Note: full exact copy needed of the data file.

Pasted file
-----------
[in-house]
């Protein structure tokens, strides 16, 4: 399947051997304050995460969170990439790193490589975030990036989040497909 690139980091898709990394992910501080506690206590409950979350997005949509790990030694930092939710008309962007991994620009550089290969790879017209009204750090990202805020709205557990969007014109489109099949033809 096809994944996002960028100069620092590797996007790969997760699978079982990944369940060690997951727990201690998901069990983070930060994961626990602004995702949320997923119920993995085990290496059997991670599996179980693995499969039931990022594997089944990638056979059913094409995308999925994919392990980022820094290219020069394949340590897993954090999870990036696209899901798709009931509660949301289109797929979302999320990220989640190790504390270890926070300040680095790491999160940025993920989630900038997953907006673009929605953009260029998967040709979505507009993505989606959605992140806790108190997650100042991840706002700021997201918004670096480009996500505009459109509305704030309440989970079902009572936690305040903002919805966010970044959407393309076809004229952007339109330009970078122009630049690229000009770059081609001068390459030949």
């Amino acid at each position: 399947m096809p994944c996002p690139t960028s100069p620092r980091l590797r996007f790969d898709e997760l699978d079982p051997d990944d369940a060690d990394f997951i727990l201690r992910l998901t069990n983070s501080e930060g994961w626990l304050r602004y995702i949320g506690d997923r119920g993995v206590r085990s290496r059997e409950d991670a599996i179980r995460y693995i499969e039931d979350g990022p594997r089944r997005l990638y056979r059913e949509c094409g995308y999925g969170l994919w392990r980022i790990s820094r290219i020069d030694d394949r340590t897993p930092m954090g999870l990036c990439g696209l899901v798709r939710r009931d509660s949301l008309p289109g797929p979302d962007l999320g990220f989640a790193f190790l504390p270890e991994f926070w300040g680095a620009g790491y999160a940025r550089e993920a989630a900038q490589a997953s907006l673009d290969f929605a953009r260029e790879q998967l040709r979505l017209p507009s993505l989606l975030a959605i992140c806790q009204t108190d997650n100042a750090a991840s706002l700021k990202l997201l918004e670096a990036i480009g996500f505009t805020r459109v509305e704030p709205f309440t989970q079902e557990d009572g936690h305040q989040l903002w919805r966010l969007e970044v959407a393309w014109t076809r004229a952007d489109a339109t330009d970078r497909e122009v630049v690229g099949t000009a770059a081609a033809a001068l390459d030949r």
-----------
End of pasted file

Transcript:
[in-house]
């Protein structure tokens, strides 16, 4: 399947051997304050995460969170990439790193490589975030990036989040497909 690139980091898709990394992910501080506690206590409950979350997005949509790990030694930092939710008309962007991994620009550089290969790879017209009204750090990202805020709205557990969007014109489109099949033809 096809994944996002960028100069620092590797996007790969997760699978079982990944369940060690997951727990201690998901069990983070930060994961626990602004995702949320997923119920993995085990290496059997991670599996179980693995499969039931990022594997089944990638056979059913094409995308999925994919392990980022820094290219020069394949340590897993954090999870990036696209899901798709009931509660949301289109797929979302999320990220989640190790504390270890926070300040680095790491999160940025993920989630900038997953907006673009929605953009260029998967040709979505507009993505989606959605992140806790108190997650100042991840706002700021997201918004670096480009996500505009459109509305704030309440989970079902009572936690305040903002919805966010970044959407393309076809004229952007339109330009970078122009630049690229000009770059081609001068390459030949």
């Amino acid at each position: 399947m096809p994944c996002p690139t960028s100069p620092r980091l590797r996007f790969d898709e997760l699978d079982p051997d990944d369940a060690d990394f997951i727990l201690r992910l998901t069990n983070s501080e930060g994961w626990l304050r602004y995702i949320g506690d997923r119920g993995v206590r085990s290496r059997e409950d991670a599996i179980r995460y693995i499969e039931d979350g990022p594997r089944r997005l990638y056979r059913e949509c094409g995308y999925g969170l994919w392990r980022i790990s820094r290219i020069d030694d394949r340590t897993p930092m954090g999870l990036c990439g696209l899901v798709r939710r009931d509660s949301l008309p289109g797929p979302d962007l999320g990220f989640a790193f190790l504390p270890e991994f926070w300040g680095a620009g790491y999160a940025r550089e993920a989630a900038q490589a997953s907006l673009d290969f929605a953009r260029e790879q998967l040709r979505l017209p507009s993505l989606l975030a959605i992140c806790q009204t108190d997650n100042a750090a991840s706002l700021k990202l997201l918004e670096a990036i480009g996500f505009t805020r459109v509305e704030p709205f309440t989970q079902e557990d009572g936690h305040q989040l903002w919805r966010l969007e970044v959407a393309w014109t076809r004229a952007d489109a339109t330009d970078r497909e122009v630049v690229g099949t000009a770059a081609a033809a001068l390459d030949r």